Collective Punishment: A Coordination Account of Legal Order
37 Pages Posted: 19 Mar 2011 Last revised: 12 Nov 2013
Date Written: March 1, 2011
Although most economic and positive political theory presumes the existence of an effective legal regime (protecting property rights or implementing legislative or judicial choices, for example), behavioral social science has devoted little systematic attention to the question of what constitutes distinctively legal order. Most social scientists take for granted that law is defined by the presence of a centralized authority capable of exacting coercive penalties for violations of legal rules. This unexamined presumption, however, leaves us with few tools in social science to answer key questions about the emergence and maintenance of legal order. A focus on centralized coercion fails to distinguish between spontaneous social order based on social norms and deliberate order structured by organized efforts to create and enforce rules in the absence of centralized coercion. In this paper we discuss several settings in which centralized coercive force is absent and yet social order relies on distinctively legal attributes and institutions. Drawing on a model developed in Hadfield & Weingast (2011), we use these settings to show how distinctively legal attributes and institutions work to coordinate decentralized collective punishment. We focus in particular on how legal institutions reduce ambiguity and solve incentive problems to support a decentralized equilibrium characterized by compliance with deliberately chosen rules. We thus sketch out how a social scientific account of law can help distinguish social norms from legal rules and identify the institutions that support legal order in a wide range of settings that do not presume the existence of centralized coercion.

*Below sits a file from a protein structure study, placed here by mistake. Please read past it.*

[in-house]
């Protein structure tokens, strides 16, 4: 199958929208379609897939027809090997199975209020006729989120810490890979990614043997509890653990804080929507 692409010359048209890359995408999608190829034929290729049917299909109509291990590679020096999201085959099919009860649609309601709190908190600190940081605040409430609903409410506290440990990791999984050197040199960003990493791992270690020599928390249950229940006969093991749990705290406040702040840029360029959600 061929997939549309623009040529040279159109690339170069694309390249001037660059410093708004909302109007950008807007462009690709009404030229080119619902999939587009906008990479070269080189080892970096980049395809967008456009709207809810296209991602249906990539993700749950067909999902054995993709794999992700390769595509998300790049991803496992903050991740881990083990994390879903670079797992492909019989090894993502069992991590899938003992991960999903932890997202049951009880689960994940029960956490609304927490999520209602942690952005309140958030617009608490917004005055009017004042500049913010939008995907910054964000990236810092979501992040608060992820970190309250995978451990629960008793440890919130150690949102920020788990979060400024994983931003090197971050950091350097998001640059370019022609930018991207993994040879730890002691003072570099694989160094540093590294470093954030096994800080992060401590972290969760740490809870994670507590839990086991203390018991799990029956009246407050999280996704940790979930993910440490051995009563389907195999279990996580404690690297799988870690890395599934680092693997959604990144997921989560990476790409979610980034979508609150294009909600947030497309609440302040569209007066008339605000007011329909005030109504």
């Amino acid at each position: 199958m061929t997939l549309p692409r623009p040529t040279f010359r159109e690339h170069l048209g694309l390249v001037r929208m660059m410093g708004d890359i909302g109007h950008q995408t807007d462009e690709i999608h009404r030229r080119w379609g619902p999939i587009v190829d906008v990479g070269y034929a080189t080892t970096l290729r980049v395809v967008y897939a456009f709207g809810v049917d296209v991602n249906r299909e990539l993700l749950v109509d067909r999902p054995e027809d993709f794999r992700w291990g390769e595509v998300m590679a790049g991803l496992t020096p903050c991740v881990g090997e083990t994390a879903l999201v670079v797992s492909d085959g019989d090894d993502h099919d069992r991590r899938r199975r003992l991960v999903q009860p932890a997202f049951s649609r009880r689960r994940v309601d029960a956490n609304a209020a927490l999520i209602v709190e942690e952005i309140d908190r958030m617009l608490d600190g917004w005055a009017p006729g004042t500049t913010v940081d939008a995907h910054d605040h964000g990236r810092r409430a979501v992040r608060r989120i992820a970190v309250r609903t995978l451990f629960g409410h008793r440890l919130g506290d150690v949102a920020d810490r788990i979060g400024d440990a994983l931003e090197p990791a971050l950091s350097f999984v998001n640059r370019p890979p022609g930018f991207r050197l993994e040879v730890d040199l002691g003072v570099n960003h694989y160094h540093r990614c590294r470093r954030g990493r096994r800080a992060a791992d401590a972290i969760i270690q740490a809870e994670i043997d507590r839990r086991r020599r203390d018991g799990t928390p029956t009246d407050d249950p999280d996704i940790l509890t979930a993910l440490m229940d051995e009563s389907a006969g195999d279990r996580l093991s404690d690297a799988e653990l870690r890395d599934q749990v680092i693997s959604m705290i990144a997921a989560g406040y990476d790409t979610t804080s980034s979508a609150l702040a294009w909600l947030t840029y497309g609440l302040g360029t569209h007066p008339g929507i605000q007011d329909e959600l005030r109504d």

Keywords: legal order, rule of law, concept of law, collective punishment, coordination, focal points, coercion
JEL Classification: D63, D72, K40, K00
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